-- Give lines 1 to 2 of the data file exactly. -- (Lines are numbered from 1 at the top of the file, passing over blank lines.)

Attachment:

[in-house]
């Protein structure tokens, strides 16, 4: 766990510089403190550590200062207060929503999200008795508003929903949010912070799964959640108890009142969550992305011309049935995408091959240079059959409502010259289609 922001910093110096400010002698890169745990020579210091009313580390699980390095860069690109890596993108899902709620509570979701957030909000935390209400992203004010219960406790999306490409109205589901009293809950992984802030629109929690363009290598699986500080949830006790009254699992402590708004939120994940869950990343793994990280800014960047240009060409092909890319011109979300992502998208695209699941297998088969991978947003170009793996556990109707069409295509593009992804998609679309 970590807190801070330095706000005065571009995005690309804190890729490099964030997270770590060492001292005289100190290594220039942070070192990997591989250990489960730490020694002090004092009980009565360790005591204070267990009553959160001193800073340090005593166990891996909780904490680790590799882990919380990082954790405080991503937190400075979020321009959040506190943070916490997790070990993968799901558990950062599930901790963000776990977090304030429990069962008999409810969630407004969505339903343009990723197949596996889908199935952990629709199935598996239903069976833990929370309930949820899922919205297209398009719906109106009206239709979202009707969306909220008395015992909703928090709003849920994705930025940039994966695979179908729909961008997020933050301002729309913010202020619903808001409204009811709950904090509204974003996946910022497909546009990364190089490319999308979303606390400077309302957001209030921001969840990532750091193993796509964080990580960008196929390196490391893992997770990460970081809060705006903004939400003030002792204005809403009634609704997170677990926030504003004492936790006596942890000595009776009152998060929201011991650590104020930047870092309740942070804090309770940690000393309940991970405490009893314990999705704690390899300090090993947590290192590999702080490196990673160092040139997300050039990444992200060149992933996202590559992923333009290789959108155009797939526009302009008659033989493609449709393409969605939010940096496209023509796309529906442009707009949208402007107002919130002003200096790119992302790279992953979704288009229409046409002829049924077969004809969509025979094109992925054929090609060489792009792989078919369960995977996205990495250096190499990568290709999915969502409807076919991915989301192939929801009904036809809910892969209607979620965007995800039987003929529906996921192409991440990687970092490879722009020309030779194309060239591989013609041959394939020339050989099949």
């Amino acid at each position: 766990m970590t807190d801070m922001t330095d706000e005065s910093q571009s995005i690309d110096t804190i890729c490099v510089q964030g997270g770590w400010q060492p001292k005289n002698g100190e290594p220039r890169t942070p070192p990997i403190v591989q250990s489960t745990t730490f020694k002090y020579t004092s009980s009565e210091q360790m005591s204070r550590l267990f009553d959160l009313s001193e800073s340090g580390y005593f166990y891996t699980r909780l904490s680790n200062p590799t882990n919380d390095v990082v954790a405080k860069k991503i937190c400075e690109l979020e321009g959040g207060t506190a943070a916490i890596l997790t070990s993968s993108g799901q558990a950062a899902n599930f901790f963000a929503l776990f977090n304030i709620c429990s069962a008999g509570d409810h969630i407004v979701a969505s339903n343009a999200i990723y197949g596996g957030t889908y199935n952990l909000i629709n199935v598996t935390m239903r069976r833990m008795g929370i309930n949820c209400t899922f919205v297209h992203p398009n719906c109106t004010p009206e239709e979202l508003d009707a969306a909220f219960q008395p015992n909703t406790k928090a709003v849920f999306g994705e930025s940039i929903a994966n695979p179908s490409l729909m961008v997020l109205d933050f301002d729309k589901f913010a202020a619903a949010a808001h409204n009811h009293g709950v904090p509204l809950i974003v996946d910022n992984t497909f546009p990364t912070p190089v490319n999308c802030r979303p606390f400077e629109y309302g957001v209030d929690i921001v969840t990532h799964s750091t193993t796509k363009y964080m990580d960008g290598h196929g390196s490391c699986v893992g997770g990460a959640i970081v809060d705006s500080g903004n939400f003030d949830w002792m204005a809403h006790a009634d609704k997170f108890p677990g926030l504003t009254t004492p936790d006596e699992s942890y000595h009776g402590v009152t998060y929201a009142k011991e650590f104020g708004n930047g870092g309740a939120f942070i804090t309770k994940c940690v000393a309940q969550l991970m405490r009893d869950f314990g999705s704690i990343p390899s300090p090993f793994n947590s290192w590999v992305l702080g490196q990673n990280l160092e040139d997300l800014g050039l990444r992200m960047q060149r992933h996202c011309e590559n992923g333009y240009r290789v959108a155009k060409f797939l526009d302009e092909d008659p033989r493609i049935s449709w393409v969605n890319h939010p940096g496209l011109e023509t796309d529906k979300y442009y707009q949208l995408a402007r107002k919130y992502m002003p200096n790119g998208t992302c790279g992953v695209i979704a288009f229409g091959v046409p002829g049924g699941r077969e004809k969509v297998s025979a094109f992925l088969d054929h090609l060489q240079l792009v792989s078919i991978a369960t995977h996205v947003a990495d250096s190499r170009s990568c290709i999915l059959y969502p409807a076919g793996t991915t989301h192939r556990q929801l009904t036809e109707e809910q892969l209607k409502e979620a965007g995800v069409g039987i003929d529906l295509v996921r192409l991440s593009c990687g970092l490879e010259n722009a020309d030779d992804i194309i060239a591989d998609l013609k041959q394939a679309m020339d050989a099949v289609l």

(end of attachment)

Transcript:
[in-house]
């Protein structure tokens, strides 16, 4: 766990510089403190550590200062207060929503999200008795508003929903949010912070799964959640108890009142969550992305011309049935995408091959240079059959409502010259289609 922001910093110096400010002698890169745990020579210091009313580390699980390095860069690109890596993108899902709620509570979701957030909000935390209400992203004010219960406790999306490409109205589901009293809950992984802030629109929690363009290598699986500080949830006790009254699992402590708004939120994940869950990343793994990280800014960047240009060409092909890319011109979300992502998208695209699941297998088969991978947003170009793996556990109707069409295509593009992804998609679309 970590807190801070330095706000005065571009995005690309804190890729490099964030997270770590060492001292005289100190290594220039942070070192990997591989250990489960730490020694002090004092009980009565360790005591204070267990009553959160001193800073340090005593166990891996909780904490680790590799882990919380990082954790405080991503937190400075979020321009959040506190943070916490997790070990993968799901558990950062599930901790963000776990977090304030429990069962008999409810969630407004969505339903343009990723197949596996889908199935952990629709199935598996239903069976833990929370309930949820899922919205297209398009719906109106009206239709979202009707969306909220008395015992909703928090709003849920994705930025940039994966695979179908729909961008997020933050301002729309913010202020619903808001409204009811709950904090509204974003996946910022497909546009990364190089490319999308979303606390400077309302957001209030921001969840990532750091193993796509964080990580960008196929390196490391893992997770990460970081809060705006903004939400003030002792204005809403009634609704997170677990926030504003004492936790006596942890000595009776009152998060929201011991650590104020930047870092309740942070804090309770940690000393309940991970405490009893314990999705704690390899300090090993947590290192590999702080490196990673160092040139997300050039990444992200060149992933996202590559992923333009290789959108155009797939526009302009008659033989493609449709393409969605939010940096496209023509796309529906442009707009949208402007107002919130002003200096790119992302790279992953979704288009229409046409002829049924077969004809969509025979094109992925054929090609060489792009792989078919369960995977996205990495250096190499990568290709999915969502409807076919991915989301192939929801009904036809809910892969209607979620965007995800039987003929529906996921192409991440990687970092490879722009020309030779194309060239591989013609041959394939020339050989099949």